I think the idea of doing something to organize role-play sims would be a great boost for SL.

A committee that could pick role-plays to showcase. A few centralized spots to get info and classes for them (there is already a sim that tries to do some of this, you can go there and get LMs and notecards to a vast array of different RPs. If needed, when I’m next online I will look up where it was… :) ).

And I would say… these places need to get a tier discount. They’re filling half the tables in this restaurant we call SL, and getting billed heavily for it, while the majority of ways they traditionally self-funded have been cut off (/marketplaceanyone?)…

Or even whatever deal LEA gets (does it get one?), should be done for the RPs in this also.

I would go for a:

1 – 4 semi-permanent. The top ones by activity that the committee finds of quality to be showcased (because if we just looked at a traffic score, someone would game their way into this list).

5-9 revolving quarterly. Showcasing the new and/or different. Places that “break the mold” or do something the committee finds of great value or which pushes the art form forward.

10 The “sim” that holds the HQ of all this:
1/4 classrooms with volunteers on a schedule like NCI does.
1/4 a place any role-play that can get approved as being legit can put a picture on a signboard that will give a single notecard and a single LM to anyone who clicks it. A prominent portion of this would be for displays for the 1-9 sims)
1/4 shops that cater to RPers. Half of this reserved for freebies.
1/4 Open / management space.

(So sims 1-9 would be an existing sim somewhere that would get the ‘LERP’ treatment/discount/promotion while its RP retained that position.)

New Theory on SL signups that never seem to join: They’re forum spam bots

Hamlet AU on NwN blog wrote in the comments:
“The AdSense ads for Second Life bring in a ton of new users — trouble is, most of them go away because they can’t be bothered to download a client or figure out how to use SL”

My response is part of a loose theory I am currently mulling over:

Pussycat: “Or they go away because they never arrived.”

I suspect 99% of them are automated spam bots registered for what in the SEO world appears to be an online community with a forum.
– Spam Bots target these with 10s of thousands of account creations per day, on even small forums, just to register sleeper accounts.

Its like a flu infection – the virus sends millions of copies of itself out, assaulting immune systems, and millions of these germs land on you every day. Most of them never doing anything once they get there.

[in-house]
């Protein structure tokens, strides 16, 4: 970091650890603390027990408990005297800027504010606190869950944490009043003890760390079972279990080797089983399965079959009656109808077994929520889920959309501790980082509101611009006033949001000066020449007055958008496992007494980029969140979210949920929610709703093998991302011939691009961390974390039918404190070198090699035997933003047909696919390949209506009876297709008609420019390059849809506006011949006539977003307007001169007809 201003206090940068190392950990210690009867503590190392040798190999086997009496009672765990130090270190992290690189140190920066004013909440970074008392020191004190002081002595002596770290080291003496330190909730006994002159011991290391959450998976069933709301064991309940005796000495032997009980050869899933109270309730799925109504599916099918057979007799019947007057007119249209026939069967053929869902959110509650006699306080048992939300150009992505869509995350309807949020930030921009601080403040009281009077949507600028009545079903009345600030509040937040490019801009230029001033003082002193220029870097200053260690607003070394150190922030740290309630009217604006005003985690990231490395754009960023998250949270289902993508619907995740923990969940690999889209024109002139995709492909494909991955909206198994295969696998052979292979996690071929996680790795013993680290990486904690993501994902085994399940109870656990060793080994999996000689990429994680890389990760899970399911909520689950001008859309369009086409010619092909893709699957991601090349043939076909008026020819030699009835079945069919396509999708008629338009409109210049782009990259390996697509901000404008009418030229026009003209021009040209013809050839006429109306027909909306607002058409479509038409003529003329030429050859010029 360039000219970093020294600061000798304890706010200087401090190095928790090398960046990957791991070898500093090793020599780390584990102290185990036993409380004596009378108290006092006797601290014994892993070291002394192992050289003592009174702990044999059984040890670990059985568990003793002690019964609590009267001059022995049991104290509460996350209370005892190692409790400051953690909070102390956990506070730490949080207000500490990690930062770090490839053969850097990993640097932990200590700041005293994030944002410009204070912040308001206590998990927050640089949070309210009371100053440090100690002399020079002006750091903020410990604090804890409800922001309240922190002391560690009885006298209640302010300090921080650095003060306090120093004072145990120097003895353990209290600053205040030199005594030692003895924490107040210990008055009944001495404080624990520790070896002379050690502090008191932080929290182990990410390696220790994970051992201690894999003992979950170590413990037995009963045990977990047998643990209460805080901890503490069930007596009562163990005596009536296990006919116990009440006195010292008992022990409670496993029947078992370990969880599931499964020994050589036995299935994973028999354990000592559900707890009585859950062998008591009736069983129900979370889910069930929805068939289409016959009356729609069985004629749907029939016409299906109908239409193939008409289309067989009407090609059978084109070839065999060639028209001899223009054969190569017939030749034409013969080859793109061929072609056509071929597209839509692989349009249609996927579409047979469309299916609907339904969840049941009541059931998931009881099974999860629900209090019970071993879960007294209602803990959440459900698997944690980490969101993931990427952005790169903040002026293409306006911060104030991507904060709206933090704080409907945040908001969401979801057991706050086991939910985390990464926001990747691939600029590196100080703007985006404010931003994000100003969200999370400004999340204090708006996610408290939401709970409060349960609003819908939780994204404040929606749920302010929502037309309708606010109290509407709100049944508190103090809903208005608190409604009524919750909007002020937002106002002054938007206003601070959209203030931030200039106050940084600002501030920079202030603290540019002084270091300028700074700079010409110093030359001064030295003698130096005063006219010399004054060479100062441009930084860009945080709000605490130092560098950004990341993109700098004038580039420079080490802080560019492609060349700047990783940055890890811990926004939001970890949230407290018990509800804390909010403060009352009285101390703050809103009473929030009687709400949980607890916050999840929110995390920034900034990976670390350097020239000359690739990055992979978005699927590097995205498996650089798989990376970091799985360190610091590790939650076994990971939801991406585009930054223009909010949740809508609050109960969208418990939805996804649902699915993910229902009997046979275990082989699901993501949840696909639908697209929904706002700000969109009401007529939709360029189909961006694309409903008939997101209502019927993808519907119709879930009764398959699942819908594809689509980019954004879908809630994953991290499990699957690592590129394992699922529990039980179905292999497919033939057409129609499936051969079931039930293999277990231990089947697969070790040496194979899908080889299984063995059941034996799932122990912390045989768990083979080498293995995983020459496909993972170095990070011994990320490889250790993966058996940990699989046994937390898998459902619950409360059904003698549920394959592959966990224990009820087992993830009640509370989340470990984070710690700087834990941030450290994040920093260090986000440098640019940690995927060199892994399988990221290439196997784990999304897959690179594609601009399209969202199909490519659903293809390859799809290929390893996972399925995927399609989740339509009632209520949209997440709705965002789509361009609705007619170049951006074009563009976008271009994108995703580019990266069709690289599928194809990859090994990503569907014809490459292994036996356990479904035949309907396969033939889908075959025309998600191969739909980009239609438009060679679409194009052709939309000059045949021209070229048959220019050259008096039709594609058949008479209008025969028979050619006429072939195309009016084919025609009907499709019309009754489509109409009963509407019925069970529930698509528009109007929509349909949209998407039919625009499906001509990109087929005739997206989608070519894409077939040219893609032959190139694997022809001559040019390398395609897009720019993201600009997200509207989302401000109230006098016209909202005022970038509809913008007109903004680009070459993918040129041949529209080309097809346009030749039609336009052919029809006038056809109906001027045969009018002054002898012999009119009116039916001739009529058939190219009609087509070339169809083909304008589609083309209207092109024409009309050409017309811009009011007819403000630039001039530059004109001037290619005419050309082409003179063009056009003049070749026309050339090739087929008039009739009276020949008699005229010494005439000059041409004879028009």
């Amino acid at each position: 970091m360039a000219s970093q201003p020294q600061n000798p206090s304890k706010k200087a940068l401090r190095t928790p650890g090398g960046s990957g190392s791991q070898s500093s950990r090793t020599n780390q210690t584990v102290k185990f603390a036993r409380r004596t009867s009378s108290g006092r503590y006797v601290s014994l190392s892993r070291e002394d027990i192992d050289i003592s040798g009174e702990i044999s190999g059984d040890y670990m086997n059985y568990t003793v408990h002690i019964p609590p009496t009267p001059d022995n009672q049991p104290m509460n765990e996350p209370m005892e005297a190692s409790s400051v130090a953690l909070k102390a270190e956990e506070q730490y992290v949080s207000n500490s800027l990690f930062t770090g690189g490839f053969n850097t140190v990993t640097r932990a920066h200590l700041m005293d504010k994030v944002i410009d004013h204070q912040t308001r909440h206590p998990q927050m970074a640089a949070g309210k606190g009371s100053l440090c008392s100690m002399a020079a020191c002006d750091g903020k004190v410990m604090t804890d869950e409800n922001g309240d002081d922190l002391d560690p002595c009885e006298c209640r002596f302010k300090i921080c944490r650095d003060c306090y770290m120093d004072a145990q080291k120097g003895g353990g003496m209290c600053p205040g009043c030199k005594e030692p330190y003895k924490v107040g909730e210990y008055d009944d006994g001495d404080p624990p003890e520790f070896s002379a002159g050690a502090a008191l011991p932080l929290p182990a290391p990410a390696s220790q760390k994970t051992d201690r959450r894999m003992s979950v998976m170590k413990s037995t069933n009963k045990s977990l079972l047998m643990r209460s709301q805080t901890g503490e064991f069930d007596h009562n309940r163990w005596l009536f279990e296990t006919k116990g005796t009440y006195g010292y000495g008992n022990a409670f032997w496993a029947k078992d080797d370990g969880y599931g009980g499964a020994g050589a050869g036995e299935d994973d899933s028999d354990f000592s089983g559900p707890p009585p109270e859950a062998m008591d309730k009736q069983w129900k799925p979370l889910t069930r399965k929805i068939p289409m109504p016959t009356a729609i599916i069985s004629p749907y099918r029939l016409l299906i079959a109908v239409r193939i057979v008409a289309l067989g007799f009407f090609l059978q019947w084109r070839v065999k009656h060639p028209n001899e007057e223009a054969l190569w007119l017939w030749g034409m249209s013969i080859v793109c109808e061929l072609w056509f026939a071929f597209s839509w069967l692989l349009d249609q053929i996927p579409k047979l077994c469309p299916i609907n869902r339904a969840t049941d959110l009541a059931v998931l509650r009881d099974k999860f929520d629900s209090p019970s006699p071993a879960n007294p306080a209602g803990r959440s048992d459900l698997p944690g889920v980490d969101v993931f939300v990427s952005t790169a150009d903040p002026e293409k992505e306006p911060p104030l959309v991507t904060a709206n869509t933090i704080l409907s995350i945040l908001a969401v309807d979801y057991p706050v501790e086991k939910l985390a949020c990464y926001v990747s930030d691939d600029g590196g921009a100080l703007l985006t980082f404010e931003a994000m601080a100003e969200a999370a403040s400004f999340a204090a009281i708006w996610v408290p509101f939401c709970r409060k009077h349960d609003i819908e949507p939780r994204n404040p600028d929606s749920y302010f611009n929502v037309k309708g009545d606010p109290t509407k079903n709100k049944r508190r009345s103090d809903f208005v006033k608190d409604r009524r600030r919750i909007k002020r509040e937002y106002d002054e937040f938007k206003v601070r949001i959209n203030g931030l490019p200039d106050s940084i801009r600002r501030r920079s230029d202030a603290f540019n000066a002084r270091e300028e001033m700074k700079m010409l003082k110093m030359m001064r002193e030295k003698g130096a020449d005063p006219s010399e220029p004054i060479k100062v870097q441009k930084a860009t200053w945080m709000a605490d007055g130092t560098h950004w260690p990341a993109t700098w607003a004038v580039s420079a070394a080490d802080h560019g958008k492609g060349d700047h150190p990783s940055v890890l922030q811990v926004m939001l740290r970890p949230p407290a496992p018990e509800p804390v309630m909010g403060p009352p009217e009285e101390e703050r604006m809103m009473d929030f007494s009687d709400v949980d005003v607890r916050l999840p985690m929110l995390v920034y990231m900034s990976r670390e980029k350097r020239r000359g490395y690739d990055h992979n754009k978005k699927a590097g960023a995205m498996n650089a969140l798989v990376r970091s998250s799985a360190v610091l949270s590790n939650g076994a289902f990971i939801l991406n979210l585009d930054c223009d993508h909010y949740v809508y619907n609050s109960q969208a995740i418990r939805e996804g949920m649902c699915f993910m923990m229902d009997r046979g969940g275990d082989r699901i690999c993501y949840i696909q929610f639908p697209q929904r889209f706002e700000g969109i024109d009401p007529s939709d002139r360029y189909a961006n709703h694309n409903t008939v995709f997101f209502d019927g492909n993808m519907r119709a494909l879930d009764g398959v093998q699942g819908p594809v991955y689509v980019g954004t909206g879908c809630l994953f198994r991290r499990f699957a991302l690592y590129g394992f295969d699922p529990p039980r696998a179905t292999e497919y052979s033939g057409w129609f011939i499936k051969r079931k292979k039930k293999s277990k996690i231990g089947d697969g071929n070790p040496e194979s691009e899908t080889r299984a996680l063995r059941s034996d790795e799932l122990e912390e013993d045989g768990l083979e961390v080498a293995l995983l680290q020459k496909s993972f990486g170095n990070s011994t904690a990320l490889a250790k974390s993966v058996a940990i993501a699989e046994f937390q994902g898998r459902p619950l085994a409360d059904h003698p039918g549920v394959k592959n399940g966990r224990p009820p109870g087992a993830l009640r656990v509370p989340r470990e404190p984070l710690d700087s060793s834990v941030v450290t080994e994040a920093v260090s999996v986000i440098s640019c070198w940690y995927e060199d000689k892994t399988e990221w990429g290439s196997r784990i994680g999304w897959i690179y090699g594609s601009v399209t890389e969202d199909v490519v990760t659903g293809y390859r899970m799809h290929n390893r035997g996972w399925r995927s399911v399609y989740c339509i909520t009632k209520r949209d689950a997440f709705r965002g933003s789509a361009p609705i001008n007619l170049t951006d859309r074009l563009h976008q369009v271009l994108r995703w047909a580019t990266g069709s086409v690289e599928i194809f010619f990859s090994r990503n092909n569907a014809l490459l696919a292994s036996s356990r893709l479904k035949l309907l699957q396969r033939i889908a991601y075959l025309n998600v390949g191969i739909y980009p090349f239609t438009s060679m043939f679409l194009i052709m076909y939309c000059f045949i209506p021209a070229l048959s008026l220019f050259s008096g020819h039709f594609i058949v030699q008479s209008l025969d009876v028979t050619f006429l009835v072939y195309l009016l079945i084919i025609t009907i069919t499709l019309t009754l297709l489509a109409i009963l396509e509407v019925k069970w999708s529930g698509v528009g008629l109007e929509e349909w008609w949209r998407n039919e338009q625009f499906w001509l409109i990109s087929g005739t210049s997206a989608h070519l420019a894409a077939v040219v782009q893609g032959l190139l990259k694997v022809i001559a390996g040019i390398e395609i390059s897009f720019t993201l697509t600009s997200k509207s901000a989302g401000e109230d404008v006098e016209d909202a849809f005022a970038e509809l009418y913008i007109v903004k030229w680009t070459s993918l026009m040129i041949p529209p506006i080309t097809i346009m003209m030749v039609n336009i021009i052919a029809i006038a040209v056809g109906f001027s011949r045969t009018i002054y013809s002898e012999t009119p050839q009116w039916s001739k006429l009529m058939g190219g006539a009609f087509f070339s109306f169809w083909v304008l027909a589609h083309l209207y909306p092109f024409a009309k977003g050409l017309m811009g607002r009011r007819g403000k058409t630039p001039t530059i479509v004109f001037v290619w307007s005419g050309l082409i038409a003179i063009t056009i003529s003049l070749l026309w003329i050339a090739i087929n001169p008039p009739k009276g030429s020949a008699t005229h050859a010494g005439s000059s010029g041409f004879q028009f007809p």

Forum Spam Bots seem to work like that. Creating accounts on open registration systems in the thousands per day with no human involvement.

They will then cycle back months later and post up a random worded post with all kinds of odd phrases compiled together. The purpose of which is to hide what terms in there apply to their actual client, and to make that client’s terms appear to be related to the forum, in order to ‘ride the coattails’ of the forum’s organic search ranking in google and bing.

- It only takes a post or two per week to do this. But you need to get a few hundred thousand accounts injected into a target system in order to hope that the system’s admins fail to catch and ban / delete all of them.

If you’ve ever seen spam that seems to talk about some news item, and then randomly in mid sentence switch to shoes or special medicines or study help or talk as if a friend… but with odd grammar and a few weird words… that’s the spam bots. If you have a blog, you’ve probably seen them in your comments filter. I’d wager they’re about half the comments I get here, which is why I moderate comments here. And my blog has bad SEO…

If the forum or site is run by people who do not know how to look for invalid accounts, or how to recognize the difference, you can easily put in a million or two accounts with no one the wiser…

Where I work in RL, we were up to 250,000 of them before I figured out what they really were, and came up with some patterns among our real customers that let us wipe the database with as low risk as possible of hitting real ones.
– And that was in a span of about 4 months. Being a ‘social scientist’ rather than an IT person (by education, I work in graphic/web arts/design), I see these patterns from a different angle – though I fuddle through the solution implementation part.

LLs / SL has been going for years being run by people who show all the signs of not knowing how to manage a community both in terms or customer relations, security, and awareness of who their customers even are. People who likely do not know how to recognize the difference between a human user and a spam bot. Especially given how quirky some of their real users are (in terms of name and sign-on details) – seeing the difference is not easy.

Consider that SL doesn’t even run Captcha software… although with OCR (my guess), some bots can blast past that now. When we put it on our system, it merely reduced bot accounts from about 10,000 per day down to about 100 – significant, but still a good number getting in. It took a change in our SEO to finally shake the bots. To make our forum no longer look like a forum, while still looking like a forum… :)

(Convoluted… we basically made it look like a branded FAQ page, but left the word forum in place in the link and in our marketing material. We down to about 1-10 spam bots a day now, and they seem to be focused in on specific old user posts -before- they arrive. Google Analytics is handy. Automated tools from the forum service we use knocks these out so I can focus on my real work: putting colors and letters on web stuffz… :p)